07 February 2010

Two Books from Klanak Press

I wandered over into the Canadian Literature stacks at the library the other day to browse around for interesting books, and had the good fortune of reacquainting myself with William and Alice McConnell’s Klanak Press, a private press active in Vancouver between 1958 and 1990. Two of their books coincidentally came to hand during this particular outing. (I could always seach the on-line catalogue for the press's books, but foraging is more fun.)

The first Klanak Press book I found was Klanak Islands: Eight Short Stories (1959), which was designed by Takao Tanabe and printed by the Morriss Printing Company of Victoria. The emblem was designed by the renowned Haida artist Bill Reid. I'm particularly fond of the asymmetrical typography of the title page.

The table of contents is also clearly organized. While designers generally like to show off their skills on covers, title pages and chapter openings, I tend to think that you can tell more about a designer by looking at how they handle more workmanlike elements like lists and appendices. If they are alert and wily here, handling the more prosaic pages eloquently, you know they are truly on top of their game.

The chapter openings are also lovely, returning to the asymmetry established on the title page. The drawing is by Vancouver artist Don Jarvis.

The second Klanak Press publication I admired that day was Ralph Gustafson’s Rocky Mountain Poems (1960). This book was designed by Ben Lam and printed at Morriss. The cover is a spirited mix of traditional elements (like the Caslon type and the boarder design which anchors the page) and a nontraditional flush-right justification of the title type. The use of colour and space are simple but excellent.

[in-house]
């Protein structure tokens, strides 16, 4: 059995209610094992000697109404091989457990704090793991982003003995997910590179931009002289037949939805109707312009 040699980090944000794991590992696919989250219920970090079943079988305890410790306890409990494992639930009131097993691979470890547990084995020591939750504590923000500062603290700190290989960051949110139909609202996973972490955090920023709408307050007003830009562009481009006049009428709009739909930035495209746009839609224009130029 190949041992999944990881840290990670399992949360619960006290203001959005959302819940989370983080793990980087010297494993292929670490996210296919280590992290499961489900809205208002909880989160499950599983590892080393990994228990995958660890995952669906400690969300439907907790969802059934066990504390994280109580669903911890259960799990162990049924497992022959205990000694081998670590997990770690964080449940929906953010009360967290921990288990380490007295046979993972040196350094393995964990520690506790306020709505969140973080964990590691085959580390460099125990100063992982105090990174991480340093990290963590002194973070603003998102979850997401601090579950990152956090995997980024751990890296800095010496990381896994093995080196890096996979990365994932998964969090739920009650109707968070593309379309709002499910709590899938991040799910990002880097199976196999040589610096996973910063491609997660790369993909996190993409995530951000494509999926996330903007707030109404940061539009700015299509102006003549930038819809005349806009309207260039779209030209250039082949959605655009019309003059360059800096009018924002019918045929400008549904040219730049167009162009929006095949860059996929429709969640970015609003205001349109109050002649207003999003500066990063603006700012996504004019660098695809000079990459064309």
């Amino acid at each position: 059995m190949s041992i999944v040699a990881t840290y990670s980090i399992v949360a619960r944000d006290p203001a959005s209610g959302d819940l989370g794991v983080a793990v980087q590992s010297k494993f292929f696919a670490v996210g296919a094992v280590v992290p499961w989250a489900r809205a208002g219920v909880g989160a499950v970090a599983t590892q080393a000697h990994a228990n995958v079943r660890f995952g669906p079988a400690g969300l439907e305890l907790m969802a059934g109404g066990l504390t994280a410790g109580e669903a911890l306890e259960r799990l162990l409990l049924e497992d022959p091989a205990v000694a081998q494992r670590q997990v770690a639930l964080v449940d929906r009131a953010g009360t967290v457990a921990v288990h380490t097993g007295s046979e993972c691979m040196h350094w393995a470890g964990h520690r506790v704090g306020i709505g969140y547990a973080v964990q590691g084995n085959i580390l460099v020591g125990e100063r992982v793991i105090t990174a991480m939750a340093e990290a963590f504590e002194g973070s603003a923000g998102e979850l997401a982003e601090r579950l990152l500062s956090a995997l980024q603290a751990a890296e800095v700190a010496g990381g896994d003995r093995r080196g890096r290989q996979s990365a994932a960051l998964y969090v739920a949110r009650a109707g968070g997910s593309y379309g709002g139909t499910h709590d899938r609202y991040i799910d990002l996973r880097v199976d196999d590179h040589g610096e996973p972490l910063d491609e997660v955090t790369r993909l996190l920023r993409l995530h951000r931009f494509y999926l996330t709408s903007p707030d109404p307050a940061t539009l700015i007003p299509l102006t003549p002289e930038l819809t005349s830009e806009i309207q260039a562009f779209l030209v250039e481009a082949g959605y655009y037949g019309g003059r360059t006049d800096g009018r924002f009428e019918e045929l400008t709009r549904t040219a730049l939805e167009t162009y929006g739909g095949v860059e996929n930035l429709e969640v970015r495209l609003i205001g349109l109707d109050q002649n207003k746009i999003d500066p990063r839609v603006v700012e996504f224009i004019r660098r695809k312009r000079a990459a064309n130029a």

On the title page, the title typography remains in Caslon all-caps, but it is now left justified and cantilevered out over the balance point of Reid’s emblem and the publisher’s information at the bottom of the page.

One of the things I love about the design of this particular book is the way in which the poems are aligned to the bottom of the page, not to the top. This is a tricky technique to carry off successfully; it requires a sympathetic text and is always in danger of becoming simply a gimmick. However, this is a short book (36 pages), and each opening feels fresh. Note the location of the folio (page number) in relation to the poem titles and the body text.

According to Robert Bringhurst’s short biography of the press in Ocean Paper Stone (a chronicle of publishing in British Columbia issued by bookseller William Hoffer in 1984), William McConnell began setting type and collecting books at the age of twelve, and while he went on to a career in law, it is clear from the beautiful editions he produced that his heart remained with books all his life. The texts of all but one of Klanak Press’s books were set in Intertype Baskerville and printed by Morriss.


1 comment:

Chris Banks said...

Some beautiful books here. Thanks for posting this Andrew.